All reporters at the Journal-Register Co. (JRC) will get video cameras, under an ambitious plan to bring the newspaper into the digital age, the company's 3,100 employees have been told. The company's new CEO John Paton has also told staff that they now work for a 'media company', not a 'newspaper company'. Appropriately enough, he announced the news in a seven-minute slideshow, emailed companywide, the New Haven Independent reports.
"We're not looking to make any cuts," Paton told the Independent. "We need to improve [local coverage]. We don't need to make it worse." The company, which runs 19 daily and 150 other newspapers, including the flagship New Haven Register, filed for bankruptcy last February.
Paton seems to have the experience to make real changes: he's been in the news business since starting out as a copy boy at the Toronto Sun at age 19, working his way up through the ranks of reporters and editors. Most recently he ran the Spanish-language news chain ImpreMedia, and was named 'Publisher of the Year' by Editor and Publisher for his work building the company. He oversaw transformations there that saw staff move from filing stories for print once a day to filing throughout the day with video as well as text.
"All roads," his presentation reads, "no longer lead to print." Thus, Paton has a number of plans to embrace the digital age. He has announced that all reporters at the company will have Flip HD video cameras within 30 days. JRC will launch 'community journalism media labs' and pursue partnerships with community bloggers and community institutions. It will also consider relationships with outside partners such as New Haven's SeeClickFix, which he says can produce new revenue and also free up the editor to focus on journalism. Paton has appointed a JRC steering committee to work on these projects.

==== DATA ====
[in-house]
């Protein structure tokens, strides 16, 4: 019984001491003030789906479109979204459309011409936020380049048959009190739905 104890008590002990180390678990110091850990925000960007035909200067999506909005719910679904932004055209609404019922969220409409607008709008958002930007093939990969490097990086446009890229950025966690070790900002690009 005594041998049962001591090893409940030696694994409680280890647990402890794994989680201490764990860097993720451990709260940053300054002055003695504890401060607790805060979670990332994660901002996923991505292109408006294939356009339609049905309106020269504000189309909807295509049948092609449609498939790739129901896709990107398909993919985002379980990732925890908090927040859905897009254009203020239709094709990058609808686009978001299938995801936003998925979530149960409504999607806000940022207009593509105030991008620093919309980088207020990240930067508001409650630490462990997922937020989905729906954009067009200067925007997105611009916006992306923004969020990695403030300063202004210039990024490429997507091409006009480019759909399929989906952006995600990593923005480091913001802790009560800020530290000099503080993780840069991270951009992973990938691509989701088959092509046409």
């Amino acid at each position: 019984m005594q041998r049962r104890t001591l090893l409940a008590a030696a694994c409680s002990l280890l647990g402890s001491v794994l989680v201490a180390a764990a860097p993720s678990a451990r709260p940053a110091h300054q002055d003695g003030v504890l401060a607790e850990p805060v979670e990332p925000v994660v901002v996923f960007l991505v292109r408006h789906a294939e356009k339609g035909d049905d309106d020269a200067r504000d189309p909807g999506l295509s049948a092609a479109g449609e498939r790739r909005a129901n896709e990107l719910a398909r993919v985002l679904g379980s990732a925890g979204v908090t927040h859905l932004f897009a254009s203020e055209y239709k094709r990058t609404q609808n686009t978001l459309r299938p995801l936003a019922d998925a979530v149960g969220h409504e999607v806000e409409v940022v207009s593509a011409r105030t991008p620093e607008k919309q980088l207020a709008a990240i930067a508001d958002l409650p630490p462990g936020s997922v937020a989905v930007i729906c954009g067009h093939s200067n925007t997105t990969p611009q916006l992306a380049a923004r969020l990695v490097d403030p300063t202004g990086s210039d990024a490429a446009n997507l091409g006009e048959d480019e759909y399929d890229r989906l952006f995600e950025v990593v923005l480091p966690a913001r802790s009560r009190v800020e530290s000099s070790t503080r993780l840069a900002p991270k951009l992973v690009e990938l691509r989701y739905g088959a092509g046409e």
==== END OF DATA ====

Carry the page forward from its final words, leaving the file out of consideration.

This announcement may seem unusual in an age where newspapers, even local newspapers, have largely embraced digital publishing. Indeed, the New Haven Register has a well-established website. But Paton's plans make it clear that he understands the difference between simply reproducing print articles on the web, and fully taking advantage of the possibilities it offers, in terms of video and audio as well as new relationships between audiences, journalists and publishers.
The Register continues to operate at a profit, Paton said, despite the financial trouble of the rest of the company. He also outlined his belief that paid advertising will continue to pay most of the bills for news organisations, including from new channels of advertising such as on mobile devices and social networks. There's a need to slash non-editorial and non-advertising costs to compete with non-print companies, he said. At ImpreMedia, for example, he outsourced printing presses and delivery trucks.
In amongst all this talk of bloggers and video cameras, what about print? Print will always have a role in the new model, Paton said, but how central a role remains to be seen.
Source: New Haven Independent